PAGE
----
I saw this guy in the middle of the road driving home through the downpour. Everyone else was driving over him. I didn’t want to stop either, it was pouring and I was tired. I did though. He was huddled and hurt so I carefully put my hand under him. Brought him into the woods and was gonna place him under some leaf cover, he gripped my fingers like he didn’t want to be put on the ground. He shook and pinched me every time the thunder clapped overhead.
At any other time this bird would fly away. At that moment I could feel he did not want to be alone. So I drove home with him in my palm, one hand on the wheel. I put him under a covered deck where it was dry and not in the open. Dried him off and gave him my shirt to rest on.
After I took him home I wanted to keep helping. He was hopping and stretching his wings, eyes were open and alert. I knew the best thing I could do was trust nature and his strength. So after the storm cleared I took him back to the spot I found him. It was a cool drive because he was alert and looking out the window. I found some brush and cover, and he hopped to it. I said a little nature prayer, wished him well , thanked him, and that was that.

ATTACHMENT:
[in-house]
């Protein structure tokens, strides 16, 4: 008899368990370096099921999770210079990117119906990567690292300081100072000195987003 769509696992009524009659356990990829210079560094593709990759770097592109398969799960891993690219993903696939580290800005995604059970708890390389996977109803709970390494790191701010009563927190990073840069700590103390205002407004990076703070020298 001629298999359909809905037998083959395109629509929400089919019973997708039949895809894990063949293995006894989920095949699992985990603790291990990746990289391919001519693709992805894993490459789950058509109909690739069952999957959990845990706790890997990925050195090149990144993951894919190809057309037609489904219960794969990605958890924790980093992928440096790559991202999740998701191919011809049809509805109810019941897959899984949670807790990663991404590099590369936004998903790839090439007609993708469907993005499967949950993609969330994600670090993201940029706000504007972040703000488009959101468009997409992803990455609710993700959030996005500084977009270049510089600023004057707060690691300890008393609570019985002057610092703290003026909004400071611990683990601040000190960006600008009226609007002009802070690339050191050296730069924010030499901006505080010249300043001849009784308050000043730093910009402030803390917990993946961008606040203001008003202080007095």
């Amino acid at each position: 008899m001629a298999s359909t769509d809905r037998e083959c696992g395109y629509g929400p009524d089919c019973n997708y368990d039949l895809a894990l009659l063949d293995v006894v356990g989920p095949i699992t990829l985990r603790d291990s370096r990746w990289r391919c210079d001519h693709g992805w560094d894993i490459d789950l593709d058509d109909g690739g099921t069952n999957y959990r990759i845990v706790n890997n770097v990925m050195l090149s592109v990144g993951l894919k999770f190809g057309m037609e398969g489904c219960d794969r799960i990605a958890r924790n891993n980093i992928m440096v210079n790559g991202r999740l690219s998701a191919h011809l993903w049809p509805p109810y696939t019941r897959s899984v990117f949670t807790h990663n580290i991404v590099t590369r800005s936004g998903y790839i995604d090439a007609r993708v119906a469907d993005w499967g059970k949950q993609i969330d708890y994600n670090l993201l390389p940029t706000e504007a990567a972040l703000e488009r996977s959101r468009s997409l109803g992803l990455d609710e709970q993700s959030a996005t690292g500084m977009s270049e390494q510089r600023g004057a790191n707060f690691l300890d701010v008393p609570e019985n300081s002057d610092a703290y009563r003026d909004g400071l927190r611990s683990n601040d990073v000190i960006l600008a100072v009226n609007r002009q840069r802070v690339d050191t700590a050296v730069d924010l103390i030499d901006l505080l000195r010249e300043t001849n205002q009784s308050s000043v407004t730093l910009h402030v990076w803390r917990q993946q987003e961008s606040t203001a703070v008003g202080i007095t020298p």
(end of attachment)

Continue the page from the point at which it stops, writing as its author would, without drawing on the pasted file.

It was a heart intensive experience and my honor to help this beautiful bird. It is sacred to work with nature. He could of been dying and maybe all I did was show him something other than cold rain in those moments. Maybe he survived and I saved him. Maybe I gave him reassurance and held space for him, and the rest was in the hands of nature and whatever spirits were watching out for him. I have no illusions that this bird would let me pick him up if I saw him again. All life is sentient on some level though. Everything has a need to connect. No one wants to feel scared and isolated in the storm.
When we encounter a wounded animal or part of nature it is our responsibility to be the best caretakers and stewards we can in the span of time we are asked to. We make life a little better when we approach the wounds with mindfulness and empathy.